The two webinar events showed hundreds of people understanding the importance of relationships in, and passionate about, achieving a better post-pandemic world. During Covid-19 we’ve seen that our behaviour can change for better or worse. Pope Francis says that the heroes of the future will be those who engage in dialogue – a glimpse of a way forward. That’s what I take away with me.
In his new encyclical, Fratelli Tutti, Pope Francis writes of ‘dark clouds over a closed world’, evoking the uncertainty we have about the future. We are affected here in the diocese of Southwark. Millions more vulnerable families around the world are now struggling with food shortages and loss of income as a result of coronavirus.
New Paths of Hope
Pope Francis reminds us that ‘despite these dark clouds’ there are ‘new paths of hope’. He tells us ‘God continues to sow abundant seeds of goodness in our human family.’ The generosity of CAFOD’s supporters is proof of these seeds of goodness. In Brazil, CAFOD’s partners are helping to distribute emergency food packages to families in urban areas unable to earn money and to assist farmers safely sell their produce. In Sierra Leone, Sister Gertrude and her fellow doctors and nurses at the Handmaids Health Clinic and Maternity Unit now have personal protective equipment so they can treat patients safely. In Cambodia, migrant worker Pheng has participated in training in rice farming so that she can overcome travel restrictions and find work in her home country.
In Fratelli Tutti, Pope Francis looks at the world today through the lens of the well-known parable of the Good Samaritan. Pope Francis writes ‘the parable shows us how a community can be rebuilt by men and women who identify with the vulnerability of others, who reject the creation of a society of exclusion, and act instead as neighbours, lifting up and rehabilitating the fallen for the sake of the common good.’
Lets gather as a big Church community this Harvest
CAFOD’s Family Fast Day this Harvest looks very different. Coronavirus restrictions mean our parishes in the diocese of Southwark cannot come together in all the normal ways to fundraise or gather for soup lunches or coffee mornings to support our brothers and sisters around the world. But now, more than ever it is vital to come together as a community, even from a distance.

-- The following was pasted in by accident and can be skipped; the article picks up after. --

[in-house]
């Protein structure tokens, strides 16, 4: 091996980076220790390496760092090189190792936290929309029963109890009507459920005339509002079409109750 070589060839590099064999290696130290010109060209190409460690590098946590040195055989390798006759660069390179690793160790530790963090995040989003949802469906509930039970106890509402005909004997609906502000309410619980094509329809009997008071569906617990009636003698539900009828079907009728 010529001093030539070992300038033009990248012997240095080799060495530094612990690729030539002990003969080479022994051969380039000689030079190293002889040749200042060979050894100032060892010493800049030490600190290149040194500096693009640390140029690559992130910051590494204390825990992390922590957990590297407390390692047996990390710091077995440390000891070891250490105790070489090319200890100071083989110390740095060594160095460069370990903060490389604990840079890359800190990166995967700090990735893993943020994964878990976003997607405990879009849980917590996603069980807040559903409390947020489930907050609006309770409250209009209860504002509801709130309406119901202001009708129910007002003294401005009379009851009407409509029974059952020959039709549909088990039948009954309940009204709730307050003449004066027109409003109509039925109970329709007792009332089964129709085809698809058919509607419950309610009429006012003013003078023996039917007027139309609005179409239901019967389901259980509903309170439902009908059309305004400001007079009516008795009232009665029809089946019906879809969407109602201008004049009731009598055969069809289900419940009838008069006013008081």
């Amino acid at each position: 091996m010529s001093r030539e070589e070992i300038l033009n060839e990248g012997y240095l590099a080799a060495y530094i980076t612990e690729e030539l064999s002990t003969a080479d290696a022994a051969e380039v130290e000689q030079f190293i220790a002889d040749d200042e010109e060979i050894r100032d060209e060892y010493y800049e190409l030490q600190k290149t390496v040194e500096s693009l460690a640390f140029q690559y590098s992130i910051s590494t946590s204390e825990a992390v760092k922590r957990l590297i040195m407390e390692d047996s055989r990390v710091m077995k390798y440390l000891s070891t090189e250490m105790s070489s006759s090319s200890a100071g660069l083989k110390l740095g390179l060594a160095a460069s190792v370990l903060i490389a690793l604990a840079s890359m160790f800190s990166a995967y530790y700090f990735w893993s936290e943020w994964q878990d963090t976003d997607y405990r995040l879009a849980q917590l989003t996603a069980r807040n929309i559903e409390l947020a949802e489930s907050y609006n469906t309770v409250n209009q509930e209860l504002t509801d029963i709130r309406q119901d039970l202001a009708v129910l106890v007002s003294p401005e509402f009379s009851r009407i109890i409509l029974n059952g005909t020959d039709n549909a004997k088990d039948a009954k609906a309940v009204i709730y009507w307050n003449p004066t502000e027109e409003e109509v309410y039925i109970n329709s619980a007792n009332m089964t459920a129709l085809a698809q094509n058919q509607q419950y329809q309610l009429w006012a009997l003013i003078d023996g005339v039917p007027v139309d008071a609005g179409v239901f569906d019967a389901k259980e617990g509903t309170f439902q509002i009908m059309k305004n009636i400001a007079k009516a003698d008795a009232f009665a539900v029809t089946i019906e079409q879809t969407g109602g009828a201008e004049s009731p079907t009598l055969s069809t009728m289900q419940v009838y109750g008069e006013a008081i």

CAFOD has created a programme of free events between Thursday 8 and Sunday 11 October to enable people to gather online as a big Church community. Everyone is welcome and there is something for everyone. Please invite your friends and family. Let us recognise Christ in our abandoned or excluded brothers and sisters in the global South and respond to Pope Francis’ call to ‘care for the needs of every man and woman, young and old, with the same fraternal spirit of care and closeness that marked the Good Samaritan.’
A Harvest Like no other Programme.
Join the Harvest Assembly for Schools. Watch live at 9.30am on Thursday 8 October
Listen to a live update about CAFOD’s coronavirus response with International Programme Director, Maria Gonzales at 11am on Friday 9 October Book your place
Bishop Peter Brignall will celebrate Family Fast Day Mass, livestreamed from 6pm on Friday 9 October. Register to join our Mass
CAFOD’s new Global Family Food Event is at 12-1pm, Saturday 10 October. Have fun, eat some delicious food, and make a donation to transform the lives of people in poverty. Find out more
Get a team together or enter solo for the Harvest Like No Other Quiz at 7-8pm on Saturday 10 October. Register here
A special Harvest edition of CAFOD’s popular Children’s Liturgy Live is at 10am on Sunday 11 October, with a special guest from Sierra Leone. Register here
Prayer and reflection:At 7pm on Sunday 11 October,Bishop John Arnold will reflect on Pope Francis’ catechesis, Healing the World, as well as the new encyclical, Fratelli Tutti Book your place